Wednesday, June 5, 2013

Twins, or In which newspapers mess up odds calculations (again)

This BBC piece interviews a couple who've been 'blessed' with three sets of twins (rather you than me).   The caption states that
Doctors told them the chances of having three sets of twins was 500,000-1.
Doctors that don't know much about genetics, perhaps.

Our old friend the Daily Mail managed to imply that this happened for the first time in Britain last year:

Obviously they don't read the Telegraph, which has an example from 2001. (The DM article has since been changed but they forgot to change the title of the web-page, which is why it appears like this on Google; the correction is not acknowledged, naturally.)  And if three sets of twins are unlucky, feel for this poor woman, who has six!

The Telegraph helpfully details the mathematics involved in their calculation.  For natural births, in white European women, approximately 1 in 80 result in twins (or triplets, or more, if one is even luckier).  Therefore if you take three births at random, there's about a one in $80 \times 80 \times 80 = 512,000$ chance they'll all be twins.

Except, obviously, these births were not selected 'at random' because they're all from the same mother.  Which is sort of the point.

Like many things, there are genetic factors which predispose people to have twins, generally (as far as my research tells me) because the mother is prone to hyper-ovulate.  So if you pick a mother who has already had twins, they're more likely to be someone prone to hyper-ovulation, and therefore it's more likely that they'll have a second set.  If they've already had two sets, well you can be pretty darn sure they hyper-ovulate.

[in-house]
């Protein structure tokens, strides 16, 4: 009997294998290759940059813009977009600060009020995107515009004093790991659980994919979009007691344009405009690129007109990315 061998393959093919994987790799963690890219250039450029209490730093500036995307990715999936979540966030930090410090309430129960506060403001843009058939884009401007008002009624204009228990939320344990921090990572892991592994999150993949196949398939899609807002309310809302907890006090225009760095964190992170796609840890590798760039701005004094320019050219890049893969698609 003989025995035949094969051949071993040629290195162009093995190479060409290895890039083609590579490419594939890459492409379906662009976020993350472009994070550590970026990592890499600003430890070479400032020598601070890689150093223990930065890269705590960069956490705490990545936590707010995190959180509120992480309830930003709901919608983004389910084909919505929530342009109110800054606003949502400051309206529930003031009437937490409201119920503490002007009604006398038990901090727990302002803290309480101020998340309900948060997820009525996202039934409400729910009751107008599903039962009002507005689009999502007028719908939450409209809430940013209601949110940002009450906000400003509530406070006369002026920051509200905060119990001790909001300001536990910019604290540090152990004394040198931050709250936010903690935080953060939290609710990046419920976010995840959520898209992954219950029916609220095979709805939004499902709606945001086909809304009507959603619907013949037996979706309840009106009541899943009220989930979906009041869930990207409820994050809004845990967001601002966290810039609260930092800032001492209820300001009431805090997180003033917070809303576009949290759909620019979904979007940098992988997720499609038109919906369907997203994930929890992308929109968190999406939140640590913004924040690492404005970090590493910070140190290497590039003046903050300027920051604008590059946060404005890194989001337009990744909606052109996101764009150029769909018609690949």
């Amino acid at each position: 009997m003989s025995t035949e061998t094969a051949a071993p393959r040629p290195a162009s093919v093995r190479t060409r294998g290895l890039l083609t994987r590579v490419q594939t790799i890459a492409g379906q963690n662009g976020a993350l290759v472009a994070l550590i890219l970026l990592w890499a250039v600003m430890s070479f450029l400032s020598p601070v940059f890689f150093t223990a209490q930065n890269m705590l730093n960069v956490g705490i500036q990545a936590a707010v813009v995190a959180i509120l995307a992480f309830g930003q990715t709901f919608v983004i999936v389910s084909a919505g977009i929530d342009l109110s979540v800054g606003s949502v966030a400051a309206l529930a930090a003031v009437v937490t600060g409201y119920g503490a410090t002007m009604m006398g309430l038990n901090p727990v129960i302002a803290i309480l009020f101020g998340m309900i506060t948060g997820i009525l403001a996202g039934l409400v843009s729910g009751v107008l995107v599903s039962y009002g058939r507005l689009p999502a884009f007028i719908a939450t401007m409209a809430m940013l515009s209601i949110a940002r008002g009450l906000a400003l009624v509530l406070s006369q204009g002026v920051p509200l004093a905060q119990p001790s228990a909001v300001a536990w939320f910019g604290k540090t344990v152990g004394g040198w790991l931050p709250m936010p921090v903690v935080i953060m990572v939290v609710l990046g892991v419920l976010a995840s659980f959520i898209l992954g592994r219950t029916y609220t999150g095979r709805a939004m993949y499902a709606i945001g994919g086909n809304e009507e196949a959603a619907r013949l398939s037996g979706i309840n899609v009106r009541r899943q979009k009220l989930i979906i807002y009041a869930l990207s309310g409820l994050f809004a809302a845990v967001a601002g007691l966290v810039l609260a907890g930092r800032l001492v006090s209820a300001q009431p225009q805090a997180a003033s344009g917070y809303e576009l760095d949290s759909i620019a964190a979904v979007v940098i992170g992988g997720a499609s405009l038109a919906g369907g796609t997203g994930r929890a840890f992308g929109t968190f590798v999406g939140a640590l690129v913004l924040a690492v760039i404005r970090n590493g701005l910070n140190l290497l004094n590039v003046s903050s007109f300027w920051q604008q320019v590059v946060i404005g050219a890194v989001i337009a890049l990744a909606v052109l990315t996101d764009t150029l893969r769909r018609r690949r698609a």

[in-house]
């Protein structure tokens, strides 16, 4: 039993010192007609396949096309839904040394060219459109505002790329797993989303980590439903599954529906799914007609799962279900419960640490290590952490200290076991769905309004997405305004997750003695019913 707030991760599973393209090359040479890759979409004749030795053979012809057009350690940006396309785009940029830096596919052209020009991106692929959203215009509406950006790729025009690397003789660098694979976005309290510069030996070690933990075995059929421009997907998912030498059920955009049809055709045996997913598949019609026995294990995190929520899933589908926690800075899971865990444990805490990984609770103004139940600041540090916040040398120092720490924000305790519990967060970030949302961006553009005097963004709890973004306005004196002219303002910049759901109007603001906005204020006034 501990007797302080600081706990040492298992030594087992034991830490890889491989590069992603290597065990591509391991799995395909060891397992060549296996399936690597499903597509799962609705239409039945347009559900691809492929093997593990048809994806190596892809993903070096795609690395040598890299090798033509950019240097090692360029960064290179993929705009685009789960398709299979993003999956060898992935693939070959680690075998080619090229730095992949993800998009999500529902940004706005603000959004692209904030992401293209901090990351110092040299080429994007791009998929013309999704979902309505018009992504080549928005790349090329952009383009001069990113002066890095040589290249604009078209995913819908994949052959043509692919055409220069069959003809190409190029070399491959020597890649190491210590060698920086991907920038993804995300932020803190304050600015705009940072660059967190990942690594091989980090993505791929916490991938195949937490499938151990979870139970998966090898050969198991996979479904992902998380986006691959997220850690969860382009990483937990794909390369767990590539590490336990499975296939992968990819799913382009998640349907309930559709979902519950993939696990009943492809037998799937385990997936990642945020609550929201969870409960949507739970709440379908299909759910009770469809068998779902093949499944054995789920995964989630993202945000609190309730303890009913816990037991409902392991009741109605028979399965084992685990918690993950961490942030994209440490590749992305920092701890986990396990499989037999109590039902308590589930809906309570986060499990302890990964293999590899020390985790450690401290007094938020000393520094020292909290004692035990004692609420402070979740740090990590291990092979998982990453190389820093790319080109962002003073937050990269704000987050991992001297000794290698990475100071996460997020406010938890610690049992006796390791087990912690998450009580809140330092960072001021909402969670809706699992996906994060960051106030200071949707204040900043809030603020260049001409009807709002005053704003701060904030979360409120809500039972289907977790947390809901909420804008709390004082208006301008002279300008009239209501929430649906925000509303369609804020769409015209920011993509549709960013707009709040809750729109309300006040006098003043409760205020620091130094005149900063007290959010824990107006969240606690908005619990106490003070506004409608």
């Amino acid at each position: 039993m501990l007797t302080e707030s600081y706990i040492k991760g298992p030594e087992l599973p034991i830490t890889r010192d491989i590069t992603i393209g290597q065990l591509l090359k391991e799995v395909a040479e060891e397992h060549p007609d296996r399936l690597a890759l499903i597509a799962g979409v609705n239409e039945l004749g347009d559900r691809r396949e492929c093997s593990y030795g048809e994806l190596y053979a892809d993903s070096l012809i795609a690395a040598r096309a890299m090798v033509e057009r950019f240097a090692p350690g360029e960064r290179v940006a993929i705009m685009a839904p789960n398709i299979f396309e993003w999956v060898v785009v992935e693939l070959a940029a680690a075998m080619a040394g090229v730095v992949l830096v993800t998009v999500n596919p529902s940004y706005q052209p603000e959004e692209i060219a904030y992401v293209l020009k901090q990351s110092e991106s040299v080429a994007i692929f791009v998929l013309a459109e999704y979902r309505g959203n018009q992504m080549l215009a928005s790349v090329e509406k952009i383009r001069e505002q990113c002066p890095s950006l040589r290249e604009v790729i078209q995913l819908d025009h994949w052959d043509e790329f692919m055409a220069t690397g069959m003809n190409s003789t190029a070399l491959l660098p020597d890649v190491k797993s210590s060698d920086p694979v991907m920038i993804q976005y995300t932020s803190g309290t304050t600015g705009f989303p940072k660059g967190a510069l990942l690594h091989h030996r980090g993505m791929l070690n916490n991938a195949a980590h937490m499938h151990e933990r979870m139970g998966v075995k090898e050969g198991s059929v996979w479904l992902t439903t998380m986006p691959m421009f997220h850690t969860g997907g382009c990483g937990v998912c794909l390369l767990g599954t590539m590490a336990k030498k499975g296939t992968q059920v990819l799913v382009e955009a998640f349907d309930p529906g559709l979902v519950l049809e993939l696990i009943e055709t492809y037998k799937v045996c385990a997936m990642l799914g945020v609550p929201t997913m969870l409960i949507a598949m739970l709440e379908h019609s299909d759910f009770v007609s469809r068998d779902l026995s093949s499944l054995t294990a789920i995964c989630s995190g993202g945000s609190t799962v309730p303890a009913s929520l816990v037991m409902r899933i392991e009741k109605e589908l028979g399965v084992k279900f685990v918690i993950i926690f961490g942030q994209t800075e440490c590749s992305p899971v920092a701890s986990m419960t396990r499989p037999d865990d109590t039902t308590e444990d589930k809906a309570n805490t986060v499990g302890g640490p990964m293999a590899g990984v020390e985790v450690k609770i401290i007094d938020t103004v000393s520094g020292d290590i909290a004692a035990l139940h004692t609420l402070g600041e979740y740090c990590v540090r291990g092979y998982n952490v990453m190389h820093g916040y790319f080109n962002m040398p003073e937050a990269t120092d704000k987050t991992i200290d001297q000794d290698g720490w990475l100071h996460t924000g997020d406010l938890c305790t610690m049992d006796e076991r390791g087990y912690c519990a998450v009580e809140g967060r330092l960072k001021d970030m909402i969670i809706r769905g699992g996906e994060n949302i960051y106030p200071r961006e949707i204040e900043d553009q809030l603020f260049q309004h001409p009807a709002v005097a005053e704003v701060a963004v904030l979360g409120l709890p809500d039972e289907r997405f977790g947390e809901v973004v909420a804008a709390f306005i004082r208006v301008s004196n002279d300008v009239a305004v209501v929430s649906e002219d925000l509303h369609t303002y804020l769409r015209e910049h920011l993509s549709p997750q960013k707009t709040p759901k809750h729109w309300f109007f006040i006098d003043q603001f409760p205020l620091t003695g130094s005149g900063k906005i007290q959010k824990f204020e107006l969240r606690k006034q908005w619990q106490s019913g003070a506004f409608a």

Other factors are also important.  If you're of Nigerian ancestry, then your chances of having twins in the first place are considerably higher.  Older mothers are also more likely to have multiple births.

I haven't been able to find anything terribly concrete quantifying the observed proportions of multiple sets of twins, but it seems to be about four times as likely that you'll have a second set of twins if you've already had one.  This reduces our highly unlikely 1 in 500,000 to a mere 1 in $80 \times 20 \times 20 = 32,000$.

Quite a lot of families are out there who have gone through three pregnancies.  Third births within marriages and civil partnerships in England and Wales (outside marriage the order isn't recorded) represented about 7.5% of the 720,000 in 2010.  That's about 50,000 or so per year, so we can expect one of these stories to come around about every... oh nine months or so?

Actually that's probably not true, 'cos if people with two sets of twins already have any sense they'll start being a little bit more careful...

1 comment:

  1. The BBC gets there eventually :)